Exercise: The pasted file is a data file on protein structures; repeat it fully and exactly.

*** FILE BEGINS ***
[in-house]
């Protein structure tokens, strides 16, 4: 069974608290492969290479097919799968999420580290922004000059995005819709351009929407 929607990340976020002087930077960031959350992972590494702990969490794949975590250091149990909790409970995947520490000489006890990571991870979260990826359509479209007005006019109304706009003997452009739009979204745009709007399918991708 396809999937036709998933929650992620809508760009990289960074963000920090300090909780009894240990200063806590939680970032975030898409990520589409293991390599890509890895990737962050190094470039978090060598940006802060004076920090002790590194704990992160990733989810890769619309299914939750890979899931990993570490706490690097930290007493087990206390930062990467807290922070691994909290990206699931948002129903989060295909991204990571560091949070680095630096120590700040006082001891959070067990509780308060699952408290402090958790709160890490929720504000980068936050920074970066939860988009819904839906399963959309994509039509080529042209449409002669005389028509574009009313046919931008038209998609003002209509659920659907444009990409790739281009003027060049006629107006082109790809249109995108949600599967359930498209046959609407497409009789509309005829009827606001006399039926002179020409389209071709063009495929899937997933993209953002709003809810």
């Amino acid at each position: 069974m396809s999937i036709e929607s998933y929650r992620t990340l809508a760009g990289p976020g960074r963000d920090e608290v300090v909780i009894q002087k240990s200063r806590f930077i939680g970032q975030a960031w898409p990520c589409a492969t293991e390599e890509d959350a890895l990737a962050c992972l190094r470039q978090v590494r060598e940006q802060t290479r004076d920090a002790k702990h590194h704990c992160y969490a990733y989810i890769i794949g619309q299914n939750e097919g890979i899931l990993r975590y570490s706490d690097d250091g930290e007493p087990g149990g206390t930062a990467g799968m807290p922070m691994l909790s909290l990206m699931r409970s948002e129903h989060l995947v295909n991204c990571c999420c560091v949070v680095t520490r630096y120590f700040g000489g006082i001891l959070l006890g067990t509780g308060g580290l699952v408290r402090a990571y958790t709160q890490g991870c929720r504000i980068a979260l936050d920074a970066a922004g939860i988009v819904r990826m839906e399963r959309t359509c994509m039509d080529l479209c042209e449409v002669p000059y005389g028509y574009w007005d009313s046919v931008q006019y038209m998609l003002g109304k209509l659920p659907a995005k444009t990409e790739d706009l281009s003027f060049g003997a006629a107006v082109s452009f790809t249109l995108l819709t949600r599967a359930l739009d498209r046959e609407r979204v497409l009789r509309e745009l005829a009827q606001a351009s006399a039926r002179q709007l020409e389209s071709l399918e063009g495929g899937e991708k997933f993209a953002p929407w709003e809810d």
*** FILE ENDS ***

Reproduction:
[in-house]
């Protein structure tokens, strides 16, 4: 069974608290492969290479097919799968999420580290922004000059995005819709351009929407 929607990340976020002087930077960031959350992972590494702990969490794949975590250091149990909790409970995947520490000489006890990571991870979260990826359509479209007005006019109304706009003997452009739009979204745009709007399918991708 396809999937036709998933929650992620809508760009990289960074963000920090300090909780009894240990200063806590939680970032975030898409990520589409293991390599890509890895990737962050190094470039978090060598940006802060004076920090002790590194704990992160990733989810890769619309299914939750890979899931990993570490706490690097930290007493087990206390930062990467807290922070691994909290990206699931948002129903989060295909991204990571560091949070680095630096120590700040006082001891959070067990509780308060699952408290402090958790709160890490929720504000980068936050920074970066939860988009819904839906399963959309994509039509080529042209449409002669005389028509574009009313046919931008038209998609003002209509659920659907444009990409790739281009003027060049006629107006082109790809249109995108949600599967359930498209046959609407497409009789509309005829009827606001006399039926002179020409389209071709063009495929899937997933993209953002709003809810």
């Amino acid at each position: 069974m396809s999937i036709e929607s998933y929650r992620t990340l809508a760009g990289p976020g960074r963000d920090e608290v300090v909780i009894q002087k240990s200063r806590f930077i939680g970032q975030a960031w898409p990520c589409a492969t293991e390599e890509d959350a890895l990737a962050c992972l190094r470039q978090v590494r060598e940006q802060t290479r004076d920090a002790k702990h590194h704990c992160y969490a990733y989810i890769i794949g619309q299914n939750e097919g890979i899931l990993r975590y570490s706490d690097d250091g930290e007493p087990g149990g206390t930062a990467g799968m807290p922070m691994l909790s909290l990206m699931r409970s948002e129903h989060l995947v295909n991204c990571c999420c560091v949070v680095t520490r630096y120590f700040g000489g006082i001891l959070l006890g067990t509780g308060g580290l699952v408290r402090a990571y958790t709160q890490g991870c929720r504000i980068a979260l936050d920074a970066a922004g939860i988009v819904r990826m839906e399963r959309t359509c994509m039509d080529l479209c042209e449409v002669p000059y005389g028509y574009w007005d009313s046919v931008q006019y038209m998609l003002g109304k209509l659920p659907a995005k444009t990409e790739d706009l281009s003027f060049g003997a006629a107006v082109s452009f790809t249109l995108l819709t949600r599967a359930l739009d498209r046959e609407r979204v497409l009789r509309e745009l005829a009827q606001a351009s006399a039926r002179q709007l020409e389209s071709l399918e063009g495929g899937e991708k997933f993209a953002p929407w709003e809810d």